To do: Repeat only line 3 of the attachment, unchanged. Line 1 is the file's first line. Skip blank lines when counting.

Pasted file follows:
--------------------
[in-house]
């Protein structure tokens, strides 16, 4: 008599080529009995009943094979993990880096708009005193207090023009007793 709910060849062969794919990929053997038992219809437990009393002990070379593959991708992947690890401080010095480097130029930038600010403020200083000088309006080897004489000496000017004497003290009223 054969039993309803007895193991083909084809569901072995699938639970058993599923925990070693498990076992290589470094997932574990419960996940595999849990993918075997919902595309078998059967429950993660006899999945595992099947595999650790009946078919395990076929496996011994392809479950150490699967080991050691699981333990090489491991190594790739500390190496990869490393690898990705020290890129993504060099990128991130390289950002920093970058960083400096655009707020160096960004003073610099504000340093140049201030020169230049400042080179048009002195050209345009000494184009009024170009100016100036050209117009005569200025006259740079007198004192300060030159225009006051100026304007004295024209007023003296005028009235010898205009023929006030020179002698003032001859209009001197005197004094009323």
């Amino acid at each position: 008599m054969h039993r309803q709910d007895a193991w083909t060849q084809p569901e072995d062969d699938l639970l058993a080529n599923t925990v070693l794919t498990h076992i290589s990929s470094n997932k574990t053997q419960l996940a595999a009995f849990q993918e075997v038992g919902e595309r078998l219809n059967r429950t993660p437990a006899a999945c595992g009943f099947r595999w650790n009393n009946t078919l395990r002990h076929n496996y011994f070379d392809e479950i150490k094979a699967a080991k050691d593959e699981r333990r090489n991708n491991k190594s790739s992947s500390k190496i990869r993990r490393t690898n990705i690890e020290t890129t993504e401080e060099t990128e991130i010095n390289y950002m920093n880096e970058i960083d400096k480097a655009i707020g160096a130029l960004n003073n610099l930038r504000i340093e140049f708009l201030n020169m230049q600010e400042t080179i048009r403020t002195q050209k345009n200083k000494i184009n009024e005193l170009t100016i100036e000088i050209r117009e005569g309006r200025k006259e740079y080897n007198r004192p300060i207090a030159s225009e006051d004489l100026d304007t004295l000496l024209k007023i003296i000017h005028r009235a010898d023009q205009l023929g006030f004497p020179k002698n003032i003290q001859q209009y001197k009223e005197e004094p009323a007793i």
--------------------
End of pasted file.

């Amino acid at each position: 008599m054969h039993r309803q709910d007895a193991w083909t060849q084809p569901e072995d062969d699938l639970l058993a080529n599923t925990v070693l794919t498990h076992i290589s990929s470094n997932k574990t053997q419960l996940a595999a009995f849990q993918e075997v038992g919902e595309r078998l219809n059967r429950t993660p437990a006899a999945c595992g009943f099947r595999w650790n009393n009946t078919l395990r002990h076929n496996y011994f070379d392809e479950i150490k094979a699967a080991k050691d593959e699981r333990r090489n991708n491991k190594s790739s992947s500390k190496i990869r993990r490393t690898n990705i690890e020290t890129t993504e401080e060099t990128e991130i010095n390289y950002m920093n880096e970058i960083d400096k480097a655009i707020g160096a130029l960004n003073n610099l930038r504000i340093e140049f708009l201030n020169m230049q600010e400042t080179i048009r403020t002195q050209k345009n200083k000494i184009n009024e005193l170009t100016i100036e000088i050209r117009e005569g309006r200025k006259e740079y080897n007198r004192p300060i207090a030159s225009e006051d004489l100026d304007t004295l000496l024209k007023i003296i000017h005028r009235a010898d023009q205009l023929g006030f004497p020179k002698n003032i003290q001859q209009y001197k009223e005197e004094p009323a007793i």